The finance industry has pretty much returned to normal, but that “normal” was different from the normal of yesteryear of 2006. Income property buyers who wish to use the finance industry need to alter how they choose properties to invest in, and how they manage those they own or buy. There is enough material about this to fill a skinny book, but here are some highlights:
1) Investors need to stay more liquid; they need to habitually keep more cash on hand in bank/brokerage accounts or in short-term liquid investments (cash equivalents). Underwriters shy away from those not in the habit of keeping cash on hand for the unexpected. If something goes wrong with a property or an investment or in some other part of personal or business life, investor is expected to be able to cover it without impacting the ability of the properties to perform. Performing means keeping loan payments, taxes and insurance paid up, while still maintaining the condition of all properties in the portfolio.
Some un-liquid investors ended up not able to pay the expenses of making vacant apartments rent-ready, or paying for commercial lease commissions or tenant improvements for a new commercial tenant. Many properties ended up with deferred maintenance, and unrentable spaces. One apartment property I toured had two apartments burned to the ground, the ashen remains having sat right there untouched for 12 years. Underwriters specifically look for situations that could end up this way, and turn them down.
A good liquidity guide to use is to keep cash as follows:
Six months of PITI payments for all properties
Cash account with $250.00 per apartment per year (2% of gross rents for commercial property) for future capital expenditures
Cash account with $500 per apartment per year (varies for commercial property) for regular repairs, maintenance, cleaning, painting and decorating (pay those bills from that account)
For commercial properties, 2% pr gross rents or more in an account to cover lease commissions and tenant improvements for when tenant turnover happens.
Some underwriters simply look for cash reserves totaling 10% of total portfolio debt load. Cash can be stored in investment-grade short-term securities, called cash equivalents
2) Keep a conservative LTV on each property, and on the entire investment portfolio. Many investors seek to maximize leverage to maximize earnings, but that strategy eventually reaches around to bite when something goes wrong. Low LTV results in higher cash flows, and higher cash flows can help solve problems when they occur. Now that Sears and K-Mart are choosing 100 stores to close, those landlords with low portfolio LTVs will be in the best position to deal with the loss of a major tenant. Those with high LTVs will be more likely to get into expensive trouble.
3) Be cautious in choosing tenants. Apartment owners should be selecting tenants with stable lifestyles, stable income source, and cash in the bank to weather a difficulty or two while still paying the rent on time. Commercial property owners need to choose tenants in good financial condition, and to get into the habit of obtaining tenant financials. One should be cognizant of the difficulties certain tenants bring… a loan broker recently brought me a three-tenant strip with a big-name convenience store, a dry cleaner, and a tattoo shop. The convenience store was a valuable tenant, but the dry cleaner brings environmental problems and the tattoo parlor image-risk problems that many commercial loan underwriters will take a pass on. Investors should not make the blanket assumption that lenders will lend on just anything and everything.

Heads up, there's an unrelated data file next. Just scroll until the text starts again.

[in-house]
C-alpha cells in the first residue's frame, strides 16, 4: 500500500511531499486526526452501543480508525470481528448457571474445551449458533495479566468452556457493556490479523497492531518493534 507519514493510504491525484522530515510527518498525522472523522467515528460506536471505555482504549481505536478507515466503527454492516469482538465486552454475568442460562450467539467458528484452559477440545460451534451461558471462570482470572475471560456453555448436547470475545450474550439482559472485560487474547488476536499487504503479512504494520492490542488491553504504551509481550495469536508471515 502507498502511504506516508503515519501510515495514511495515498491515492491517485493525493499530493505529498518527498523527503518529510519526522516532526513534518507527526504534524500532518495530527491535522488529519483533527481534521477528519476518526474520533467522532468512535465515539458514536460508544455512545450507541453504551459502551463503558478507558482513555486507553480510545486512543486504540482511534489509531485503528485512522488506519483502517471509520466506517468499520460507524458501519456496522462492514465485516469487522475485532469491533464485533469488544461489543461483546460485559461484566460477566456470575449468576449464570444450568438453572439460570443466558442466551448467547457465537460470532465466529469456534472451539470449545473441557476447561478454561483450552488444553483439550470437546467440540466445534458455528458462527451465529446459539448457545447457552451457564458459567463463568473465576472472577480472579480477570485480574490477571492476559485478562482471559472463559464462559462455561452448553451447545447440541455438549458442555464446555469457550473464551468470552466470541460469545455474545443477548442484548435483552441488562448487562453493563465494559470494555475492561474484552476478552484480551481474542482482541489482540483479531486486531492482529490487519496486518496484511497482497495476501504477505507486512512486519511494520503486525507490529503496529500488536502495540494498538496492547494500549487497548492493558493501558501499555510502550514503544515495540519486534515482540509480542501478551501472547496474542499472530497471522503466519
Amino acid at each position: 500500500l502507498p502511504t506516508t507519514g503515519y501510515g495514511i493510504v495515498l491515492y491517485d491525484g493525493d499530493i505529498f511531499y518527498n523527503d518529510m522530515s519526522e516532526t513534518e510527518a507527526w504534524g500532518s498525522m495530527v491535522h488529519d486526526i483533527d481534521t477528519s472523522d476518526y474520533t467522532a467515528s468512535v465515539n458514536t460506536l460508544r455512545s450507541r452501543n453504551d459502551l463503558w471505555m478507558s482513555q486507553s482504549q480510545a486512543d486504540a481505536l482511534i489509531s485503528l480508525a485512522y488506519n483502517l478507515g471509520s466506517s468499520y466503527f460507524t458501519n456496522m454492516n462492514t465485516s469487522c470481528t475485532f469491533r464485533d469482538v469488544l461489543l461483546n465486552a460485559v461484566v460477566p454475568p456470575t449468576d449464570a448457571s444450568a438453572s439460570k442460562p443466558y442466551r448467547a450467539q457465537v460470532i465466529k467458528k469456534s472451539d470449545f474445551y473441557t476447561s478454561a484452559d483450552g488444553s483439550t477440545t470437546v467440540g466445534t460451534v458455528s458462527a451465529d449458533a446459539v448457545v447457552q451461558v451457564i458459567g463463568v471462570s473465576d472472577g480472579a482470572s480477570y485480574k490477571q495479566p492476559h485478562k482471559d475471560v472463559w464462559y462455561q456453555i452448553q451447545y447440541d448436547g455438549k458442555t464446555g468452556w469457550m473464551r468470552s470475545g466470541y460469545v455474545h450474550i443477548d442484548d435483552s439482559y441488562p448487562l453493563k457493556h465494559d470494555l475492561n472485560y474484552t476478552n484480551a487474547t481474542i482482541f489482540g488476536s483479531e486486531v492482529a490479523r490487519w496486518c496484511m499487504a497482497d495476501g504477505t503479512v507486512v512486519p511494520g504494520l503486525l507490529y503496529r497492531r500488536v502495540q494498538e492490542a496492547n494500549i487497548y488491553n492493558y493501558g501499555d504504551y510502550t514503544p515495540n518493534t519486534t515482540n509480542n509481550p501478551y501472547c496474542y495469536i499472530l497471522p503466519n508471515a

4) Investors are requested to include a real estate finance loan officer in his/her advisory team. An investor used to consult with the city planning commission, a real estate broker, a real estate attorney, and a CPA or tax preparer while planning an investment. Difficulties ensued when he/she could not get the chosen property or project financed. Today, it is best to include the real estate loan officer with appropriate background and company resources on the advisory team, because the finance industry cannot be taken for granted.
It used to be that bankers ran banks. Now, regulators run banks. When loans get done, they have to be able to pass regulatory review. Thus, it’s incumbent upon the investor who wants to use financing to deliver a situation, circumstance, and package to a lender that can actually be lent upon. In today’s world, this calls for an appropriate financing professional to be in an advisory position.
There is tons of money sitting in institutional treasuries looking for something to do. There is no shortage of cash for doable loans. Real estate loan professionals have to do twice or more the work as before to get things done and funded. When one of us makes yet another ridiculous nonsensical request for information or whatever, please don’t blame us. We would rather do less work, not more. We are preparing the file for eventual regulatory scrutiny, and this is what it takes. Mark my words though… this effort will make for a safer loan industry and banking system, and the world-wide financial damage that began here in the US will not likely recur in the future.
If the lending industry had been run to the same standards as the airline industry, we would have had just one bad loan in this country in the past four years. Flying is all about selecting risks to take on, then managing those chosen, just like investing and lending. But, that’s another blog entry.
Thanks for tuning in, and blessings to all!